Pearl Jam was born to be a live act. The group's high-energy numbers and frontman Eddie Vedder's charisma made Pearl Jam, one of the hottest acts in the '90s. As a matter of fact, Pearl Jam holds the record for the maximum number of live albums released in the history of music by a single artist/act. However, of those 80-odd discs, Live On Two Legs is the band's most comprehensive live record, containing the best of its '98 tour.
This is undoubtedly an amazing record, containing most of the crowd favorites up to that point, notably "Evenflow," "Daughter," "Better Man," "Go," and "Black." Topping this off, Live has two new songs, "Untitled," which acts as an excellent prelude to "MFC," and "Fuckin' Up," a Neil Young number that closes the album and pays tribute to the band's major influence.
There are some live performers who talk a lot, and for whom crowd interaction is a big part of the show. But there are others who are not too big on connecting with the crowd with speeches during a live show. Live is a straightforward album with one track after another, without much interruption by the lead singer to cut a conversation with the crowd. Of course, in later years, Vedder would get rather political on stage, but none of that surfaces here.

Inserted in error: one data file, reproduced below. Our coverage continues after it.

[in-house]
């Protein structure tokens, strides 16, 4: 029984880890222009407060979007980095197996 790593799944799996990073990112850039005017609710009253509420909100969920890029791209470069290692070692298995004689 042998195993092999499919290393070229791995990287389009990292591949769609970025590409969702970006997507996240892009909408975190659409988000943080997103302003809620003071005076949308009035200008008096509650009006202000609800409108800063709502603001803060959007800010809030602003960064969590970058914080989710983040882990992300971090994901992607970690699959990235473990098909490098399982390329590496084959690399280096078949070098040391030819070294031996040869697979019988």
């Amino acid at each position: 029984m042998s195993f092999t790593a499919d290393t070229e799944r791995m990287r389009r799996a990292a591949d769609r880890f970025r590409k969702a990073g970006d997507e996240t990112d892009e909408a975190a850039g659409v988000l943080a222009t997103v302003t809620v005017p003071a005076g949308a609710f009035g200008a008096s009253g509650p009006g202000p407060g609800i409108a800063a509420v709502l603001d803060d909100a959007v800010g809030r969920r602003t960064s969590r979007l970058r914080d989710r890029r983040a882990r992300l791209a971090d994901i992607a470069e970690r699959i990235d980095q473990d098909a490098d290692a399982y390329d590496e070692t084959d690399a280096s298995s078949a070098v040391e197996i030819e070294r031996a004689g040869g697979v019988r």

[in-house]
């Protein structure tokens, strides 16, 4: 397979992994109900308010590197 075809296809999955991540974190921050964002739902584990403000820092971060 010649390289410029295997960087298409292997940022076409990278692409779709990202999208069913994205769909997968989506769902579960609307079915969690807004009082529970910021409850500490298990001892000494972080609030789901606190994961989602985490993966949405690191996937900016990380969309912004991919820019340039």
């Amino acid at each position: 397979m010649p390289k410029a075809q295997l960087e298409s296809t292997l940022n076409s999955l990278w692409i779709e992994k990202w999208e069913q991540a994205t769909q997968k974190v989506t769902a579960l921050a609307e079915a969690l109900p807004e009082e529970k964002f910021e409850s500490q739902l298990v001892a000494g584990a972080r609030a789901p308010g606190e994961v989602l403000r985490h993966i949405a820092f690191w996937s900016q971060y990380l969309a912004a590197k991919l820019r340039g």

However, when Vedder does talk he introduces certain songs to the crowd, and they are priceless for their sheer spontaneity. Just after the extended version of "Daughter," Vedder introduces the next song as, "The longest title in the Pearl Jam catalog, 'Elderly Woman Behind A Counter In A Small Town,'" before strumming his acoustic six-string. Vedder repeats his sexy song-introducing skill after "Nothingman" and before "Do The Evolution" as, "That's an old song; this is a new song. It's evolution, baby!"
In this album of many memorable moments, the one that stands out the most is the extended version of "Daughter." As intended to be, the song is slowly drowned till there is nothing left of it, but unlike the original version, the song slowly rises as Vedder starts singing verses from "W.M.A.," and the track develops into a psychedelic show of echoing guitars reverberating from all over the venue that go on for sometime before the song finally ends, after almost seven minutes.
Considering Pearl Jam's reputation as a stellar live act and the kind of hits that are present on this disc, listening to Live should be an out-of-this-world experience. But there are moments on this album where the live tracks just cannot reproduce the punch of their studio avatars. "Black," "Evenflow," and "Go," cuts that are intended to be best enjoyed live, sound kind of weak despite Vedder's virtuosic singing performance.
Live also marks the debut of ex-Soundgarden drummer Matt Cameron. His performance on the disc is a bit of a letdown; though the drumming is impeccable, it is too straightforward compared to the entangled drumming patterns Cameron is known to skillfully strike from his days with Soundgarden.
Pearl Jam can never release a perfect live disc, and they are to be blamed for it. A band this good is bound to set expectations on a live disc that are almost impossible to fulfill, and while Live is an awesome disc, the group's studio-work is far better.